Background: Patent claim construction findings are a key aspect to patent infringement cases. Previously, the Federal Circuit reviewed the entire claim construction issue, including any subsidiary facts, de novo.
Holding: While the ultimate claim construction remains reviewable de novo, the Federal Circuit must accept any subsidiary findings in the claim construction unless those findings are clearly erroneous. This will make it more difficult to overturn claim constructions that rely upon extrinsic evidence, although it should have no effect on constructions relying solely upon intrinsic evidence.
Discussion: In Teva Pharmaceuticals USA, Inc. v. Sandoz, Inc., No. 13-854 (January 20, 2015), the Supreme Court held that while the ultimate question of claim construction remains a legal question subject to de novo review, the district court’s subsidiary fact determinations are no different than any other factual determinations which under F.R.C.P. 52(a)(6) are reviewed for clear error. Teva and Sandoz disputed the meaning of the claim requirement “a molecular weight of 5 to 9 kilodaltons.” The “molecular weight” could be determined by at least three different methods, and the patent did not explicitly state which method should be used. Sandoz argued that this made the claims fatally indefinite, but after considering conflicting expert testimony from the parties, the district court concluded that the claim was sufficiently definite, and thus valid. The Federal Circuit reviewed the entire question of claim construction stating “[o]n de novo review of the district court’s indefiniteness holding, we conclude that [Teva’s expert’s] testimony does not save Group I claims from indefiniteness.”
The Supreme Court saw no reason to treat subsidiary factual findings relating to an issue of law any different from any other factual findings subject to review for clear error under F.R.C.P. 52(a)(6). The Supreme Court found that when the Federal Circuit did not accept Teva’s expert’s explanation as to how a skilled artisan would interpret the curves in the patent specification, it failed to make a determination that the district court’s determination was clearly erroneous. The Supreme Court said that the Federal Circuit should have accepted the district court’s determination unless it was “clearly erroneous.” In the context of claim construction, these “subsidiary facts” are those findings of fact based upon the district courts’ consideration of extrinsic evidence.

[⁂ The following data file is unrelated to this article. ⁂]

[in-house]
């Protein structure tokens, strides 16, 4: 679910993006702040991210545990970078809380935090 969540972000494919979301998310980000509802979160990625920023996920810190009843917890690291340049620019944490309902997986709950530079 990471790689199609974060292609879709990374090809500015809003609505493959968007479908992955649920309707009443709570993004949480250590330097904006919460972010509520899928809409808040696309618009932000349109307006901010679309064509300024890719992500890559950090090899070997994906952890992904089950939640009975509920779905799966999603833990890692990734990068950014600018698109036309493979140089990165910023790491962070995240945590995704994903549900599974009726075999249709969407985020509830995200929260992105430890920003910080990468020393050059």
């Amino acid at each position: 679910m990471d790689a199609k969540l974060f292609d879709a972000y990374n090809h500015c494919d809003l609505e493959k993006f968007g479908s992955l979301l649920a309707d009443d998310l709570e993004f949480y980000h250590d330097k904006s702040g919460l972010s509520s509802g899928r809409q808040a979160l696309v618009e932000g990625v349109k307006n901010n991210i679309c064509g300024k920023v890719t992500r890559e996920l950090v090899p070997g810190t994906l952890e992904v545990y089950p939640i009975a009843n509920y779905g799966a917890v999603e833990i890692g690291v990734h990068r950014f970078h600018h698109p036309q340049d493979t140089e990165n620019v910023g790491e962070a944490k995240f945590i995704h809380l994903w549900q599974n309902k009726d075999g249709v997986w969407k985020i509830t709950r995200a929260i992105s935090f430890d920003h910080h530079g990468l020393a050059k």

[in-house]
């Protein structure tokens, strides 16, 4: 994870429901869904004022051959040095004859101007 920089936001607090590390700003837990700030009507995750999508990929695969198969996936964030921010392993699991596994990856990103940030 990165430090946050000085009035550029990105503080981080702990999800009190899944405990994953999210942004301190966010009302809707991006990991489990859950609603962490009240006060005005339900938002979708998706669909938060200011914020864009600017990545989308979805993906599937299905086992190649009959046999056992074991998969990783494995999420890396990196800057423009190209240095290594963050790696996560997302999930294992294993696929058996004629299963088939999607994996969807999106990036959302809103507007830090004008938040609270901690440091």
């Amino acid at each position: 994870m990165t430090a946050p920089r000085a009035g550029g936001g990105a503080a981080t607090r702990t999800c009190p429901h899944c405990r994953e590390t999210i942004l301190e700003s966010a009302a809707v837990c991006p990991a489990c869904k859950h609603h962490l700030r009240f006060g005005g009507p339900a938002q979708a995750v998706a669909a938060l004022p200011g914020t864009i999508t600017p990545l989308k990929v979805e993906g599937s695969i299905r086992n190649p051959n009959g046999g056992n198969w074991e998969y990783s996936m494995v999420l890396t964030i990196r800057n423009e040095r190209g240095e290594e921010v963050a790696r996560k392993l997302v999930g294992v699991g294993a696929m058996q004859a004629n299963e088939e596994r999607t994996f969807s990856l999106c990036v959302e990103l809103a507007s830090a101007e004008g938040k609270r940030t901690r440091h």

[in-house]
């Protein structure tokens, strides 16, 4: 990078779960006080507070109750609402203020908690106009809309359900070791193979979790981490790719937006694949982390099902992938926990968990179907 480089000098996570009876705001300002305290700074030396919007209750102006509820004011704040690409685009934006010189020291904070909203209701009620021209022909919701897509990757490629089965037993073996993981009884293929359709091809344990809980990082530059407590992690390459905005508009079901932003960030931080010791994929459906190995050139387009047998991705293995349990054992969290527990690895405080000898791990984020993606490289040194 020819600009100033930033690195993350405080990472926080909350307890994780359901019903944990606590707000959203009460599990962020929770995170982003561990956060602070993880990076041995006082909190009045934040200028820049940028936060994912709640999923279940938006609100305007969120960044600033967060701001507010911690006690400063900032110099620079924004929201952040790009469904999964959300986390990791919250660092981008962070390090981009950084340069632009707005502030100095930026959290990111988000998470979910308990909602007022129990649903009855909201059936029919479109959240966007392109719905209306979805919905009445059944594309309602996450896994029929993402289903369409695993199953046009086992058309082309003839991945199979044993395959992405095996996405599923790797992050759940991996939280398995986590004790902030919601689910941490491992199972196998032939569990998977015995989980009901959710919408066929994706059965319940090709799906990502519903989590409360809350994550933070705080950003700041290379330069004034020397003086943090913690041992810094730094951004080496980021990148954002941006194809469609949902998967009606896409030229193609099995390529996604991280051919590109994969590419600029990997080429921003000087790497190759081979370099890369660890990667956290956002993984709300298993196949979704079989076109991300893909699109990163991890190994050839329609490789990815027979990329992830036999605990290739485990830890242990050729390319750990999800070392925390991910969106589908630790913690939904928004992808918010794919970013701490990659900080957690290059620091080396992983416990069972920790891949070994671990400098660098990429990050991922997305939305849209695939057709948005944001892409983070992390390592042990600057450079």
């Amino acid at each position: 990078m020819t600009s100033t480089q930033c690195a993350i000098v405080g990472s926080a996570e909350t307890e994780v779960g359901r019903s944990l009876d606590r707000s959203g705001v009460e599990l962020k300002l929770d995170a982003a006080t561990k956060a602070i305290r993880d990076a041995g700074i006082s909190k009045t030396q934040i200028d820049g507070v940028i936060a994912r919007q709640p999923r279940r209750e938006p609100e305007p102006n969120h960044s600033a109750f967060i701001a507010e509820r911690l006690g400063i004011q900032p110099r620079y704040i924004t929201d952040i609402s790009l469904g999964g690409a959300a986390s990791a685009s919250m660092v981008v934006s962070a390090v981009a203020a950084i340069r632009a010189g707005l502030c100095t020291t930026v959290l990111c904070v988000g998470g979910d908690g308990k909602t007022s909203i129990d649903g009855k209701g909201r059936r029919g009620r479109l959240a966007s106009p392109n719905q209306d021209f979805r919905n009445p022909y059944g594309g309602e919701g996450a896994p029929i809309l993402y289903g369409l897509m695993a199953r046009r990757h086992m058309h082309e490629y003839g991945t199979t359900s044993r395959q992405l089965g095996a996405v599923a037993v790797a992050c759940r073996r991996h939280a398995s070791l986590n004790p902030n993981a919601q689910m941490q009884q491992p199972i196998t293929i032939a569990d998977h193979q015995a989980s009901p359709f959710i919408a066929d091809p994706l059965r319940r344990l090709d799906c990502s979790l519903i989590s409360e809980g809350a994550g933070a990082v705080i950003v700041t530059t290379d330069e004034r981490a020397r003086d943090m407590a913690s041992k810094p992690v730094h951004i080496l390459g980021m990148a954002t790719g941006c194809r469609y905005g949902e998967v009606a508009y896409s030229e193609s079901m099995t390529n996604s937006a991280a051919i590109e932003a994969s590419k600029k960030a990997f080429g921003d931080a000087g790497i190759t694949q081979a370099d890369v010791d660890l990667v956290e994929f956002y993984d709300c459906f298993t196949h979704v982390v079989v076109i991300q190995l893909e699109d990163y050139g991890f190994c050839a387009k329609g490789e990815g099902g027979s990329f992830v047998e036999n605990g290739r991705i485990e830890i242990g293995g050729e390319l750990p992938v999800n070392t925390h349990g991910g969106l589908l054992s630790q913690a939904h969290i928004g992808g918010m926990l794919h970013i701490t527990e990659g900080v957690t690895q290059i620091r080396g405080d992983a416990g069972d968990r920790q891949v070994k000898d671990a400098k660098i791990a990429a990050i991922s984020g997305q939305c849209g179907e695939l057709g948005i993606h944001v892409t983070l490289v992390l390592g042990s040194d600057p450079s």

The net impact on claim construction review may not be significant, however, except in cases where there are subsidiary findings of fact. The Supreme Court conceded that when a district court reviews only evidence intrinsic to the patent (the patent claims and specifications, along with the patent’s prosecution history) “the judge’s determination will amount solely to a determination of law, and the Court of Appeals will review that construction de novo.” It is only in those cases where the district court makes factual findings, for example what a particular term means to a person of ordinary skill, that that the clearly erroneous standard will have any impact. As the Supreme Court noted, after making such a factual determination, the district judge will then interpret the patent claim in light of the facts as he or she found them. This ultimate interpretation is a legal conclusion. The appeal court can still review the district court’s ultimate construction of the claim de novo, but to overturn the district court’s resolution of an underlying factual dispute, the Court of Appeals must find that the judge made a clear error.
Given the Supreme Court’s continued support for de novo review of claim constructions based upon the intrinsic evidence, it is only when extrinsic evidence is presented that subsidiary fact findings would arise. The Federal explained in Phillips, that while extrinsic evidence can shed useful light on the relevant art, it is less significant than the intrinsic record in determining the legally operative meaning of claim language. In the specific case of extrinsic expert testimony, the Federal Circuit explained in Phillips that a court should discount any expert testimony “that is clearly at odds with the claim construction mandated by the claims themselves, the written description, and the prosecution history, in other words, with the written record of the patent.” Thus while the Federal Circuit cannot reject a factual finding by the district court unless it is clearly erroneous, in the Phillips framework of claim construction the effect given that factual finding is still well within the control of the Federal Circuit.